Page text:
History Repeating Itself
I came across a great article by author David Mitchell regarding the writing of historical fiction.
I’m currently reading his excellent ‘The Thousand Autumns of Jacob De Zoet’ which is set in the late 1700s at the Dutch East India Trading Company’s factory port in Nagasaki Harbour, Japan. David Mitchell is fast becoming one of my favourite authors.
Writing historical fiction has always been something that has both intrigued and frightened me. History I find fascinating but the idea of being able to recreate a period authentically is the terrifying bit. While I am not currently writing in this genre, I do have one of two period pieces locked away in my head and this article I found to be a really helpful starting point. The article was first published by The Telegraph in London and you can read the entire article here.
One excellent point he writes is that when approaching historical fiction, the author obviously has to do a lot of research into the chosen era BUT when actually writing the book, all of this detail needs to be hidden and not made obvious (ie don’t leave it hanging around as a way of showing off just how learned you now are).
The historical novelist must learn how the vast gamut of human needs was met in the “destination period”: how were rooms lit and heated? How were meals prepared, clothes made, bodies bathed (or not), feet shod, distances covered, transgressions punished, illnesses explained, courtships conducted, contraception considered, divinities worshipped and corpses disposed of? The more Moleskines you fill with the fruits of research, however, the more determinedly it must be hidden: lines such as “Shall I bid Jenkins ready the Phaeton coach, or might Madam prefer the two-wheeled barouche landau?” will kill.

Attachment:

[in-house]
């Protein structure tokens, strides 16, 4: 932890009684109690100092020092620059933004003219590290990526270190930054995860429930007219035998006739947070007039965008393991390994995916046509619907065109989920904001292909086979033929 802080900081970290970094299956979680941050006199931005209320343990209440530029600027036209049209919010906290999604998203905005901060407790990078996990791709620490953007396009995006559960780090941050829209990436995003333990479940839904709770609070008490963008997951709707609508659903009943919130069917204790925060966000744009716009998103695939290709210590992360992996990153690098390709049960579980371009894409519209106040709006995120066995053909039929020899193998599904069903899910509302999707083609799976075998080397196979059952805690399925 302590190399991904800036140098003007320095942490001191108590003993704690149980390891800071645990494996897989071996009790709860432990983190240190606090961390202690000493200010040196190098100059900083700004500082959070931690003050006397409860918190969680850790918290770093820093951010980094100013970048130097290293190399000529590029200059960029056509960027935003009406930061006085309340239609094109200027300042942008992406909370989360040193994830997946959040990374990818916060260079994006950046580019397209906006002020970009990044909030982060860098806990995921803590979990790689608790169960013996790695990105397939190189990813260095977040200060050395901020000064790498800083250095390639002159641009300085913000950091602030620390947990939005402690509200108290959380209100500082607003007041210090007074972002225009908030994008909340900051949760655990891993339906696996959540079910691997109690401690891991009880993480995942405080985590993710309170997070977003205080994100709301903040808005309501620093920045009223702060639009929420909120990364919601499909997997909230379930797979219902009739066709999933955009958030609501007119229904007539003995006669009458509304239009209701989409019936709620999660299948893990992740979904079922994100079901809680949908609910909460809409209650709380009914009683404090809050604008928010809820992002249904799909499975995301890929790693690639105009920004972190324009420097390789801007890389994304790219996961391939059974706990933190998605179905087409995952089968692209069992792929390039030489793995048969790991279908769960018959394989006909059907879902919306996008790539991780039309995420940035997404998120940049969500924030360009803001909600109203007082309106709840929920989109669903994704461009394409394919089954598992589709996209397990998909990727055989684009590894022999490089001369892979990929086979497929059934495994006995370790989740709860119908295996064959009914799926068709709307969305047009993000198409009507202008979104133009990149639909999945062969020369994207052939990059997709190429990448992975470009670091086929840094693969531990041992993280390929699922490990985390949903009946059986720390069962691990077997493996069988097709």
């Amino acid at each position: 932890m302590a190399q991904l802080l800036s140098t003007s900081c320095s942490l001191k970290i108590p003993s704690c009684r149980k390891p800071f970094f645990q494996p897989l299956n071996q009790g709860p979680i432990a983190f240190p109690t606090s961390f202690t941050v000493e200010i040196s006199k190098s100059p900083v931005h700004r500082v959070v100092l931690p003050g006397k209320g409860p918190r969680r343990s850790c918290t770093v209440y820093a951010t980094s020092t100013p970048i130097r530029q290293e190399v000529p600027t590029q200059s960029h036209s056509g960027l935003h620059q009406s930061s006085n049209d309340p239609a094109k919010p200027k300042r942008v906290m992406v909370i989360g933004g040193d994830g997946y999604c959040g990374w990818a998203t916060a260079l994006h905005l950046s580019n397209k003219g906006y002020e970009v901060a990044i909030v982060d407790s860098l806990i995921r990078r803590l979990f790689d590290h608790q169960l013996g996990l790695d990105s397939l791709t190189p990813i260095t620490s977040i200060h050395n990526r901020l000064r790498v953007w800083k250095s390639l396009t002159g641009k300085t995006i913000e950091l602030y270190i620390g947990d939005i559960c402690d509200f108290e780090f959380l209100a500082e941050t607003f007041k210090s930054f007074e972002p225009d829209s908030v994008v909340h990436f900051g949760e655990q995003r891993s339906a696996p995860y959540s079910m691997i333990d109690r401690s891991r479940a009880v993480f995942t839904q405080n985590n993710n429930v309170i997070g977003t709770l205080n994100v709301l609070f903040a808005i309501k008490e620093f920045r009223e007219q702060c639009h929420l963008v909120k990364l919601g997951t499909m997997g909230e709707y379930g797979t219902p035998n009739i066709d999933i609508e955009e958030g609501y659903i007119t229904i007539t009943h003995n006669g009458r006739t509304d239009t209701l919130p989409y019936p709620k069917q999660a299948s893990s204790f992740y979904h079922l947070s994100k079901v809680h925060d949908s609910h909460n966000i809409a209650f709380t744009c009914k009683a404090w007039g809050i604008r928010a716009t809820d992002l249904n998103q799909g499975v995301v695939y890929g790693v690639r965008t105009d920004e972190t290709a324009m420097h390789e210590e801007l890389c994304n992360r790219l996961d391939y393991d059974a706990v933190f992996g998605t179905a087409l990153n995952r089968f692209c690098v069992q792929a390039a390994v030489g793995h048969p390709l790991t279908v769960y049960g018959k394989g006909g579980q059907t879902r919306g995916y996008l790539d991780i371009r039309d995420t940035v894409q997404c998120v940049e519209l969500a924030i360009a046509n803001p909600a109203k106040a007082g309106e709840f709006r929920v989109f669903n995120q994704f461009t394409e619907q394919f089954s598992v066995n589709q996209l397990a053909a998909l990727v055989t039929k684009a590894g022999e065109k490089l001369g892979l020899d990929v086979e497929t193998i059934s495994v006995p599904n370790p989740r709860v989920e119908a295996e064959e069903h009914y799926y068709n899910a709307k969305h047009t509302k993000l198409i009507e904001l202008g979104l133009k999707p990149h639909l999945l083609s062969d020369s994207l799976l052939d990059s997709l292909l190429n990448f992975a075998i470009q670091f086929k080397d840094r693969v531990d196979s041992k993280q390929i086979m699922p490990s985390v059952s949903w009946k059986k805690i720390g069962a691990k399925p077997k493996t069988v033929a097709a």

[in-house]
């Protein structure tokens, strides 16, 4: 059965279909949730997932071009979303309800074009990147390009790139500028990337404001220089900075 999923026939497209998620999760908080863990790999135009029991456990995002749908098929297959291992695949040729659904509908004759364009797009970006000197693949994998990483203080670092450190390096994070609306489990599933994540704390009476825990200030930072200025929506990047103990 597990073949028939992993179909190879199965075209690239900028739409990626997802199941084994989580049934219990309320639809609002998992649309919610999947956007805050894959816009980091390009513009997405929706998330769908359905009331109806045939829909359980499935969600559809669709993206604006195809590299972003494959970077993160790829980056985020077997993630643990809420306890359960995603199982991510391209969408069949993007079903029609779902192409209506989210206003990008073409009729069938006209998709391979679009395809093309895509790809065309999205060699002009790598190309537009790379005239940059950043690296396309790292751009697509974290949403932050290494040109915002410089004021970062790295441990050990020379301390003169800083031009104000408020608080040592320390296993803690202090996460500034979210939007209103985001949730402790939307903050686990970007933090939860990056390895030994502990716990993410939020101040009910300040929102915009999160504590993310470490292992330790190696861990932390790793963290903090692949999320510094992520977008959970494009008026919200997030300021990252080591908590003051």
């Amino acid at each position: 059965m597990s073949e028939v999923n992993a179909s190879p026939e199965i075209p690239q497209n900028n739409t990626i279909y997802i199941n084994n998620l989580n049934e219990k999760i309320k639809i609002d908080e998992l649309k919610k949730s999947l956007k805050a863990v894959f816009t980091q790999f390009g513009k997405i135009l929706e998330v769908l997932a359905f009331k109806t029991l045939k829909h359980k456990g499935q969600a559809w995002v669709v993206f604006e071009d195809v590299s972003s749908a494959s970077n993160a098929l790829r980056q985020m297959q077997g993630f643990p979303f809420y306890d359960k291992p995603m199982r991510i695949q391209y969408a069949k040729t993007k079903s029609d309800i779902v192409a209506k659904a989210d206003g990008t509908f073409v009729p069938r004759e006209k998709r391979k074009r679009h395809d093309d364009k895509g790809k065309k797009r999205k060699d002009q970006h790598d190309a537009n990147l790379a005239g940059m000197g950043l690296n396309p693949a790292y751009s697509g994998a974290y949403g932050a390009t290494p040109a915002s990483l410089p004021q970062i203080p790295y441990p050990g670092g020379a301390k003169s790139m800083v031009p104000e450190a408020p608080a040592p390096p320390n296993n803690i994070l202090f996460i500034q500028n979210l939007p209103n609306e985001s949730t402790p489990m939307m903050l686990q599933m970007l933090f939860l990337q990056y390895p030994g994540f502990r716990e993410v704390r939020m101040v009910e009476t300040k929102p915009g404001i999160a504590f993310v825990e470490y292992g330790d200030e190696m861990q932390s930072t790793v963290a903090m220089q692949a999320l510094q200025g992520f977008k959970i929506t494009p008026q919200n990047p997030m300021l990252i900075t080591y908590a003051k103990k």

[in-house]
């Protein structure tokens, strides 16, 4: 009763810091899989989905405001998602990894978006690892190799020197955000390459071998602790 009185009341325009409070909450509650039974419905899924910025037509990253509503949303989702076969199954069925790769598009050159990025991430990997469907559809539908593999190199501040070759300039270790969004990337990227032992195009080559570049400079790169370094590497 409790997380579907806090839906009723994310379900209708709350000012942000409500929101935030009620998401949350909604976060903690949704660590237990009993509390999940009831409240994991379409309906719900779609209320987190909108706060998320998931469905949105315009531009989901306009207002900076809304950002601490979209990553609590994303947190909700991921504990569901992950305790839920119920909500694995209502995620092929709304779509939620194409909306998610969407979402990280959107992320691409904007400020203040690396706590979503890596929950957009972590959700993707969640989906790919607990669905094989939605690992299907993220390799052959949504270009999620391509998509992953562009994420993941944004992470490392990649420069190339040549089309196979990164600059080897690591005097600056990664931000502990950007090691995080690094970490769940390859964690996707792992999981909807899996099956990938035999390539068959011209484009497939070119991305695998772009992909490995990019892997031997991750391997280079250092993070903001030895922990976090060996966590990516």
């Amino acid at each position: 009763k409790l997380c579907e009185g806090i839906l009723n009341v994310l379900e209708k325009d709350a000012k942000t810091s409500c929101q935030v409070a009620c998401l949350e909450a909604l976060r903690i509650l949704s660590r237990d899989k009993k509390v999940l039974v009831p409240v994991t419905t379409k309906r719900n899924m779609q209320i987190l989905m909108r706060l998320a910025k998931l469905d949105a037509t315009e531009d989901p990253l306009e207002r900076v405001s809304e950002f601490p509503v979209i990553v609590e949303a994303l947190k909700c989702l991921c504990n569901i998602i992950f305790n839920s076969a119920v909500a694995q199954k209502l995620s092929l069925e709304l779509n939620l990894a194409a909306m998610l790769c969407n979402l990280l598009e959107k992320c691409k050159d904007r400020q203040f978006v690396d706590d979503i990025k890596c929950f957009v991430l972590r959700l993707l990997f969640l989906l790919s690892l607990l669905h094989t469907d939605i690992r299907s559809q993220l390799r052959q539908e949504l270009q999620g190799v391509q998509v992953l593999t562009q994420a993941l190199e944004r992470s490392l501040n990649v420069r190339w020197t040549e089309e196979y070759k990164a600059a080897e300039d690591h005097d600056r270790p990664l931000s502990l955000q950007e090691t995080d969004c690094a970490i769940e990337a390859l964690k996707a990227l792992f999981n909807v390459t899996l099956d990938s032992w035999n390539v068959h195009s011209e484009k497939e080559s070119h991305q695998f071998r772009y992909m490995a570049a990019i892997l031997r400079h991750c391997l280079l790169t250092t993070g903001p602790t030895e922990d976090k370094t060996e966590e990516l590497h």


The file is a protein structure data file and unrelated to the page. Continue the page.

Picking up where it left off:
Another really interesting point David Mitchell makes is about language, including dialogue. The correct language of the time you are writing might reek of phoniness if you use it now, and it won’t resonate as much with readers. David Mitchell talks about ‘Bygonese’, a dialect which gives the authentic speak of the time a modern flavour.
And then you have to worry about language. Unless you have an entire historical novel made out of reported speech (easier to digest bubble pack) the characters must open their mouths at some point, and when they do, how are they going to speak? This is the “lest” versus “in case” dilemma: the sentence-joint “in case” (as in “eat now in case we don’t have time later”) smells of modern English, but a “correct” translation into Smollett’s English (“Eat on the nonce, My Boy, lest no later opportunity presents itself”) smacks of phoniness and pastiche if written in 2010. It smacks, in fact, of Blackadder, and only a masochist could stomach 500 pages. To a degree, the historical novelist must create a sort of dialect – I call it “Bygonese” – which is inaccurate but plausible. Like a coat of antique-effect varnish on a pine new dresser, it is both synthetic and the least-worst solution.
So there you go. Some food for thought from someone who has been there and done that, and done it remarkably well, I might add.